By Jill Buterbaugh, RN, MSN, CRNP, FNP-BC
On October 1, 2015, the World Health Organization which our government is part of, mandated that all medical diagnosis must be given a code compliant with International Classification of Disease (ICD), 10th edition. Before October, all health care providers and insurance companies in the United States used ICD 9th edition to assign a classification code to a diagnosis. This code tells the insurance companies what health diagnosis your medical providers are treating to justify payment for care. It allows certain procedures and diagnostic testing to be done that are appropriate for that diagnosis. With the change from the 9th to the 10th edition, it expanded the coding from up to a 5-digit code to up to a 7-digit code allowing medical providers to more specifically title the diagnoses. For example, if you fell and caused a contusion to your leg, ICD 9 would have resulted in a code of 924.5 which is simply defined as a single contusion to a lower extremity. The coding for ICD 10 makes you define if it is the right or left leg and if the medical visit for this injury was the initial office visit, subsequent office visit or a complication of the contusion. So a code for a simple contusion to the lower extremity could result in 18
The change from ICD-9 to ICD-10 required many hours of training office staff, medical providers and insurance companies how to accurately determine the new codes. It increased the amount of documentation required at each office visit in order to more specifically identify the medical problems. It required updates in computer systems in offices, hospitals, and insurance companies across the country. When procedures were done in the past, there was a list of diagnosis linked to the procedure that verified that the procedure was justified by the diagnosis code used. The computer could identify this and payment for the procedures was initiated. Those lists were very extensive and with the change in the coding, all the medical insurance companies had to change the diagnosis codes associated with every procedure. It also required every insurance carrier to change their policies to reflect this update.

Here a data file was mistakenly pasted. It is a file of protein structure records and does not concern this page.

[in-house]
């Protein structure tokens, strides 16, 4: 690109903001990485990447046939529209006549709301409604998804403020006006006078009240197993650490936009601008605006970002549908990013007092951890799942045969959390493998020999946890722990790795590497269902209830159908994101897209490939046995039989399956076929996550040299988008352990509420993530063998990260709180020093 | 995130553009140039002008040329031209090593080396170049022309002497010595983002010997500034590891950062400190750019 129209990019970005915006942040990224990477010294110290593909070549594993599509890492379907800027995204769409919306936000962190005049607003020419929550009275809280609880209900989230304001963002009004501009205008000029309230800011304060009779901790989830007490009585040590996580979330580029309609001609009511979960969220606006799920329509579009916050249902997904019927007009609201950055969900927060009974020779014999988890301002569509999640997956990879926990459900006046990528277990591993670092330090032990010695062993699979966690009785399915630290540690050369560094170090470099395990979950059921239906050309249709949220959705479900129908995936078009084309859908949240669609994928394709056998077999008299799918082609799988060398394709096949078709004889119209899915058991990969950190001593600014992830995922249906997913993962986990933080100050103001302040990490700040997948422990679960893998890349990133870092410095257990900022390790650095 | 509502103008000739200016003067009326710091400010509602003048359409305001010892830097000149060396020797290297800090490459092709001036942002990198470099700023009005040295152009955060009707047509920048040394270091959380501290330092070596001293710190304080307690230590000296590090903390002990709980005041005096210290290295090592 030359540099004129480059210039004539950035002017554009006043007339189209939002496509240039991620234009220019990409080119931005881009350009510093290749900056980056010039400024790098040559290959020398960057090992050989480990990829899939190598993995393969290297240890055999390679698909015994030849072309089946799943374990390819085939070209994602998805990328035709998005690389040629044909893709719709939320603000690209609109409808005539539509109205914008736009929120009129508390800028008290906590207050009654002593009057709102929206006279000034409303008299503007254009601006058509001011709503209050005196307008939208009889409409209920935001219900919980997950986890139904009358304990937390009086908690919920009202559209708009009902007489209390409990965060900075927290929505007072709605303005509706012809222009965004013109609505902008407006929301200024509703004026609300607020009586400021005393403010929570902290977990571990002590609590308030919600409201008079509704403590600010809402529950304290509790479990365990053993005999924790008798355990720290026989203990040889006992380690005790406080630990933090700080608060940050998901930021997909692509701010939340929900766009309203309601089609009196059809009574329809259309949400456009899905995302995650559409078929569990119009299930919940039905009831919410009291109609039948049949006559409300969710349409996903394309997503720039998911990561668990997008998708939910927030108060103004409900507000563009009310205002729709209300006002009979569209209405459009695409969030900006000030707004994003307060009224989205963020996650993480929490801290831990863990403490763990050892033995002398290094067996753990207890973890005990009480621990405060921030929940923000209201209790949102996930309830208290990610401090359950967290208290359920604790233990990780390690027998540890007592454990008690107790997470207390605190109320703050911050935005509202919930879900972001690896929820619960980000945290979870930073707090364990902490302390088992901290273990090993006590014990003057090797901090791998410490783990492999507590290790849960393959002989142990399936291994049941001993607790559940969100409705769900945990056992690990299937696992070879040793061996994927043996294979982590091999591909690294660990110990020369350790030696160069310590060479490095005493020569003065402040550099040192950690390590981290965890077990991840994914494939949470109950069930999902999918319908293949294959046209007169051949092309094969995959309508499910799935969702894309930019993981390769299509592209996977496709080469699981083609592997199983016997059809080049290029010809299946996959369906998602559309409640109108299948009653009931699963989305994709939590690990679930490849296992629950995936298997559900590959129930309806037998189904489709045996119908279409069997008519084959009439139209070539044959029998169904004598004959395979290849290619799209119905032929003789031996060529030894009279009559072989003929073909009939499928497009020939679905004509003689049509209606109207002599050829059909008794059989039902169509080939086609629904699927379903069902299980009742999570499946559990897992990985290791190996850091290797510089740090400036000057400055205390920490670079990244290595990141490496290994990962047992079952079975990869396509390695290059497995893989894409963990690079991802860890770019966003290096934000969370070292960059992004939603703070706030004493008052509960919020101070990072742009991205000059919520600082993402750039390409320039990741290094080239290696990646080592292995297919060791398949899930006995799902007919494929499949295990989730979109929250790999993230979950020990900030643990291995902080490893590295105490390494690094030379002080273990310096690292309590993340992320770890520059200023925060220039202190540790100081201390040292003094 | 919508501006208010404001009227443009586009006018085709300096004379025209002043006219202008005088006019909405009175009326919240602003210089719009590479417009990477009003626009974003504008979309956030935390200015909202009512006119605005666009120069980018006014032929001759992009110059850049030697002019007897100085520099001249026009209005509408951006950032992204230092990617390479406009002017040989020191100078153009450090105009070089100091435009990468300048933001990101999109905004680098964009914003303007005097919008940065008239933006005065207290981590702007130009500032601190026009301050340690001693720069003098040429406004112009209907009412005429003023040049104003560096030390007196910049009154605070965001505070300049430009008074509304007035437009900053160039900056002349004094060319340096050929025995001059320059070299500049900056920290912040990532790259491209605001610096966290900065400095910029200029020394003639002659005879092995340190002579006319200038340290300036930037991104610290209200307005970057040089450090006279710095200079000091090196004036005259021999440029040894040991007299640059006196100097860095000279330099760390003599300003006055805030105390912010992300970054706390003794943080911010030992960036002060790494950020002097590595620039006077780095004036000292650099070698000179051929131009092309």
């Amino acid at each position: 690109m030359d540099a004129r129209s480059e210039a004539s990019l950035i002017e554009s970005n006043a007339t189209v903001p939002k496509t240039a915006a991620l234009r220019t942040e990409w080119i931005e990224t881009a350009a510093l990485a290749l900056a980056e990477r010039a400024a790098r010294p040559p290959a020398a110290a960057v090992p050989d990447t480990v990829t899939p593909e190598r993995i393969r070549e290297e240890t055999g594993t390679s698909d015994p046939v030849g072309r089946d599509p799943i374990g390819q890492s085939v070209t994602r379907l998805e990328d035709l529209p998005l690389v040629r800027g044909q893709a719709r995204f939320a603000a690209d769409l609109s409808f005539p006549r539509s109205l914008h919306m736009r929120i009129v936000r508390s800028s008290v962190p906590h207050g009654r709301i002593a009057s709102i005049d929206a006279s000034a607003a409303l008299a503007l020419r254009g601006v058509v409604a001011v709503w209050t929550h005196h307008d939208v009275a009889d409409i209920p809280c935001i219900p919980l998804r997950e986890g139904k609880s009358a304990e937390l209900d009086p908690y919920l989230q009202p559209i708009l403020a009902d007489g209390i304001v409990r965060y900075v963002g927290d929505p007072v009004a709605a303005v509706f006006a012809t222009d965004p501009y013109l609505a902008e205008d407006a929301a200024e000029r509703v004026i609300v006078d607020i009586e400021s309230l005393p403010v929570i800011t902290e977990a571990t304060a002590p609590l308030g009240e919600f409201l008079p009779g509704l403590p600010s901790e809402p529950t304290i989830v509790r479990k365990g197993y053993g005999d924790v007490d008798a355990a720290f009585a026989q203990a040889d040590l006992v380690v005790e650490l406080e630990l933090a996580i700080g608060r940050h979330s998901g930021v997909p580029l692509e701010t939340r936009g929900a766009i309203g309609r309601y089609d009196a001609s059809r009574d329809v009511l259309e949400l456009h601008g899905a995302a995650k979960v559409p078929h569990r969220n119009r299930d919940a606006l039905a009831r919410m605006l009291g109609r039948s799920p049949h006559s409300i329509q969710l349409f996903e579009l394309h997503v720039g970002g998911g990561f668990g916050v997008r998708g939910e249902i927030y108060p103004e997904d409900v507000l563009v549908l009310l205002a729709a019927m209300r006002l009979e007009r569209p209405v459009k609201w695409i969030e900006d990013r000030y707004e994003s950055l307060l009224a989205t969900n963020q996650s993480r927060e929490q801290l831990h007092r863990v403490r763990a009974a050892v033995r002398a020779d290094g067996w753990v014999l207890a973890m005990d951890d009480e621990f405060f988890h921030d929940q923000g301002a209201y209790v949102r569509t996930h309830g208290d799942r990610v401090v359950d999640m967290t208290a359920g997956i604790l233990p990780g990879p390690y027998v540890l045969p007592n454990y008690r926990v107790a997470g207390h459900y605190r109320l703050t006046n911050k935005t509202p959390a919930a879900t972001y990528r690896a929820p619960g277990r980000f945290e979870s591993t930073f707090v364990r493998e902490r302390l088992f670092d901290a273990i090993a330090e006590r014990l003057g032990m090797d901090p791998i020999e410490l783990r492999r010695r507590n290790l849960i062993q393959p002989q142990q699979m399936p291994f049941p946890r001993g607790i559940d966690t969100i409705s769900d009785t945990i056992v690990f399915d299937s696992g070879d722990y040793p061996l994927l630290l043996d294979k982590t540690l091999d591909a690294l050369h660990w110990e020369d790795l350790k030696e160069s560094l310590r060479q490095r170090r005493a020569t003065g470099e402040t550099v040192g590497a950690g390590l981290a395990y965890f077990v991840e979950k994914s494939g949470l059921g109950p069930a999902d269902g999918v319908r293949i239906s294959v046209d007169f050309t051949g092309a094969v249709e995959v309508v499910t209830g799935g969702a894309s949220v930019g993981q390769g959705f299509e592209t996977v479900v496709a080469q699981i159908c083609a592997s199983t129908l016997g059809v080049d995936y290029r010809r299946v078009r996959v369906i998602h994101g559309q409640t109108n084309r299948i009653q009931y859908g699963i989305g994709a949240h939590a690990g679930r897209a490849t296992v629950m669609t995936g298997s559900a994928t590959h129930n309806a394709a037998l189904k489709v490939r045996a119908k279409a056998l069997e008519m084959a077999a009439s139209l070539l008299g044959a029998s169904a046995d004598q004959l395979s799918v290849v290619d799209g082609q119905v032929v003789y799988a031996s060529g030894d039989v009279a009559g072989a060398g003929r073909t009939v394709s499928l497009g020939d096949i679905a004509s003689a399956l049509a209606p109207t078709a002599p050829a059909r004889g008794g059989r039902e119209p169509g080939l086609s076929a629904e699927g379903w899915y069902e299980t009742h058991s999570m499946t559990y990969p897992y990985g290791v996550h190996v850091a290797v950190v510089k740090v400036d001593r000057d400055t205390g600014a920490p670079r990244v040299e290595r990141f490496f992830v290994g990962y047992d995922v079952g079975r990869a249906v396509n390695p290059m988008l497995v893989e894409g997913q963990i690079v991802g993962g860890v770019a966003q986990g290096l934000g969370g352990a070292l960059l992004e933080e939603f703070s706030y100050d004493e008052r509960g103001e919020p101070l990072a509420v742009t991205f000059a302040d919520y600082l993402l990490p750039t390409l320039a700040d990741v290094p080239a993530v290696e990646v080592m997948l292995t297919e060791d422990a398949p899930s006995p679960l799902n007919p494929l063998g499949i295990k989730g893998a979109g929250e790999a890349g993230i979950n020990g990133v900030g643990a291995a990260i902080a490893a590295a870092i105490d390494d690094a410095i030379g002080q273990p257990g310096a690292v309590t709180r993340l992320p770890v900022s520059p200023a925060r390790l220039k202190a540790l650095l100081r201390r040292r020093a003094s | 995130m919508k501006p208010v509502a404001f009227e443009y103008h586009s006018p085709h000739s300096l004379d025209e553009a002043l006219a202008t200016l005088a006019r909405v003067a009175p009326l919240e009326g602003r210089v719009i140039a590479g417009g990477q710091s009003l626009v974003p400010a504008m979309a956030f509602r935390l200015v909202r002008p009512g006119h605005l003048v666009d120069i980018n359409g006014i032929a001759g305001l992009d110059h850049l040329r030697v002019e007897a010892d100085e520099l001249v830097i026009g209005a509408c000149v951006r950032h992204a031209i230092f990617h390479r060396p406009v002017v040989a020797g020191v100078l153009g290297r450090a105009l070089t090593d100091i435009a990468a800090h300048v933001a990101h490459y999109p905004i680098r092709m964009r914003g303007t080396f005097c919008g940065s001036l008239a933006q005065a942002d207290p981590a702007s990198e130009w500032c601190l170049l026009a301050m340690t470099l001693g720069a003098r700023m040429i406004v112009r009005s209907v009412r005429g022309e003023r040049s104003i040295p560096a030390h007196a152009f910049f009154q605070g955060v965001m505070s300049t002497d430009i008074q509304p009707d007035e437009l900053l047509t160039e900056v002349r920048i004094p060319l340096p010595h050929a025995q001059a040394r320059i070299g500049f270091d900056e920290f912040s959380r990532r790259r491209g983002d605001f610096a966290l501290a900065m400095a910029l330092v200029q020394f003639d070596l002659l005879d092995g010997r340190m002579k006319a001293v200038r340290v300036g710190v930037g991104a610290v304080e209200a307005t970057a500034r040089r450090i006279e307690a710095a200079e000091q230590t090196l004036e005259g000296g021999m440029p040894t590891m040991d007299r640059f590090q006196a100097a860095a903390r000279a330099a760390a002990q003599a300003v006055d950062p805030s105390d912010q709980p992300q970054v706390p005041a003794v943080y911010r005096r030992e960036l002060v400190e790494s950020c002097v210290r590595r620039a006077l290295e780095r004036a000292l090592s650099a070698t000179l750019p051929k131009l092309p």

The rejection of claims that some patients are getting letters about generally are due to the computer systems not identifying the new codes as appropriate for the procedure done or the insurance company employees not having access to updated information. It doesn’t mean the procedures are not going to be paid for, but it identifies where systems are lacking communication. Often, once identified, these issues can be corrected and the claims will be paid. If any additional information is needed from you, the patient, we will be in touch immediately.
The change in the medical billing system was monumental and although dealing with insurance companies can be very confusing and frustrating, most offices have people who assist with billing and can answer your questions. Be assured, if an office receives notification that a claim was denied, they will investigate to see what the issue was that caused it to be rejected and take steps to correct the issue. If your claim with us was denied, our billing specialist is working diligently to correct the problem.